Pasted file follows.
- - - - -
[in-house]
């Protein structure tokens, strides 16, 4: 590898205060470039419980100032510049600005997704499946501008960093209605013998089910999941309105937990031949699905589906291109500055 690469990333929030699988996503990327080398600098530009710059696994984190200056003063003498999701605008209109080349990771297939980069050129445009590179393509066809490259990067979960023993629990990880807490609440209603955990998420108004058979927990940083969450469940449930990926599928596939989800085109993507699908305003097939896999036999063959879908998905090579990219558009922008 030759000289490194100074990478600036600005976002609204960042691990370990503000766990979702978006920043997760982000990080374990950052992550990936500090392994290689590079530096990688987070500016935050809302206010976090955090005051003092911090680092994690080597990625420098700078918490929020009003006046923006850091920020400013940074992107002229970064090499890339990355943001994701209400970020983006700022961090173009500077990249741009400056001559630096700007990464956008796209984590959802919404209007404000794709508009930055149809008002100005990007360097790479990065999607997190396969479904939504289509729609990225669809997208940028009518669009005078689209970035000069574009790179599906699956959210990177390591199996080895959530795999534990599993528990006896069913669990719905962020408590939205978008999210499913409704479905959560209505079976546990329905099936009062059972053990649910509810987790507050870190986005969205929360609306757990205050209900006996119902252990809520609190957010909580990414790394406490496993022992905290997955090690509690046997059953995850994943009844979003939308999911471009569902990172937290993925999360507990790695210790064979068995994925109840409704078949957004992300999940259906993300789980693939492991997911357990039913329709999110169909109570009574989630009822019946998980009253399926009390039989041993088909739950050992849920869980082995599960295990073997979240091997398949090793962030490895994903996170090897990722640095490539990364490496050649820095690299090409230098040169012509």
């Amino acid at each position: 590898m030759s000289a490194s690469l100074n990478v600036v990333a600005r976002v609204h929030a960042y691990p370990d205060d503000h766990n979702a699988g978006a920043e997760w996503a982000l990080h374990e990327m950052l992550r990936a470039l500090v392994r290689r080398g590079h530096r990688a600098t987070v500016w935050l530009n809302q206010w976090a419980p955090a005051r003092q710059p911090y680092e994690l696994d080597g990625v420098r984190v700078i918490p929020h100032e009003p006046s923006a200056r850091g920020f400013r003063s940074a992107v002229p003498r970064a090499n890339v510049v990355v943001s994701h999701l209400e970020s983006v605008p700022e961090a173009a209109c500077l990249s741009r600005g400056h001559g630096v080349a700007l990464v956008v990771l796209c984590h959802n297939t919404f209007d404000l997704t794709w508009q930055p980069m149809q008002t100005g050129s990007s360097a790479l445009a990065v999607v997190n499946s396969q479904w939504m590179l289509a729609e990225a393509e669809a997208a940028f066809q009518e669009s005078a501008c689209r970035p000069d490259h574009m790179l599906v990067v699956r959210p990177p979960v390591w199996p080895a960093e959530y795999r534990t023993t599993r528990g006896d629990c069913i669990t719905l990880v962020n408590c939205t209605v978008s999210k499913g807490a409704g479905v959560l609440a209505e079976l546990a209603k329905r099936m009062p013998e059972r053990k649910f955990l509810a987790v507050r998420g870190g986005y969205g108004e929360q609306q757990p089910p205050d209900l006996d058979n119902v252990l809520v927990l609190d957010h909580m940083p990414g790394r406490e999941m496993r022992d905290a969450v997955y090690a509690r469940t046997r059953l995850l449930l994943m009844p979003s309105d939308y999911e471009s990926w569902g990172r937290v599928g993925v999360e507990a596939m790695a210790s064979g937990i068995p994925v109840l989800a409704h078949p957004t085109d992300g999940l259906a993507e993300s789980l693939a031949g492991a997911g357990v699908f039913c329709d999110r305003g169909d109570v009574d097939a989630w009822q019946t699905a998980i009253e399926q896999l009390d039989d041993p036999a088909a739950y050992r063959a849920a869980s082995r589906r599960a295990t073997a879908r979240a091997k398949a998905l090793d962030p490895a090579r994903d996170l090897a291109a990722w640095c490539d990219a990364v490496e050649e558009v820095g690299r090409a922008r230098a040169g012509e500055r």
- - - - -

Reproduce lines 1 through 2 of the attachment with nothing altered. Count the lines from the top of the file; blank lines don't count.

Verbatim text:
[in-house]
């Protein structure tokens, strides 16, 4: 590898205060470039419980100032510049600005997704499946501008960093209605013998089910999941309105937990031949699905589906291109500055 690469990333929030699988996503990327080398600098530009710059696994984190200056003063003498999701605008209109080349990771297939980069050129445009590179393509066809490259990067979960023993629990990880807490609440209603955990998420108004058979927990940083969450469940449930990926599928596939989800085109993507699908305003097939896999036999063959879908998905090579990219558009922008 030759000289490194100074990478600036600005976002609204960042691990370990503000766990979702978006920043997760982000990080374990950052992550990936500090392994290689590079530096990688987070500016935050809302206010976090955090005051003092911090680092994690080597990625420098700078918490929020009003006046923006850091920020400013940074992107002229970064090499890339990355943001994701209400970020983006700022961090173009500077990249741009400056001559630096700007990464956008796209984590959802919404209007404000794709508009930055149809008002100005990007360097790479990065999607997190396969479904939504289509729609990225669809997208940028009518669009005078689209970035000069574009790179599906699956959210990177390591199996080895959530795999534990599993528990006896069913669990719905962020408590939205978008999210499913409704479905959560209505079976546990329905099936009062059972053990649910509810987790507050870190986005969205929360609306757990205050209900006996119902252990809520609190957010909580990414790394406490496993022992905290997955090690509690046997059953995850994943009844979003939308999911471009569902990172937290993925999360507990790695210790064979068995994925109840409704078949957004992300999940259906993300789980693939492991997911357990039913329709999110169909109570009574989630009822019946998980009253399926009390039989041993088909739950050992849920869980082995599960295990073997979240091997398949090793962030490895994903996170090897990722640095490539990364490496050649820095690299090409230098040169012509």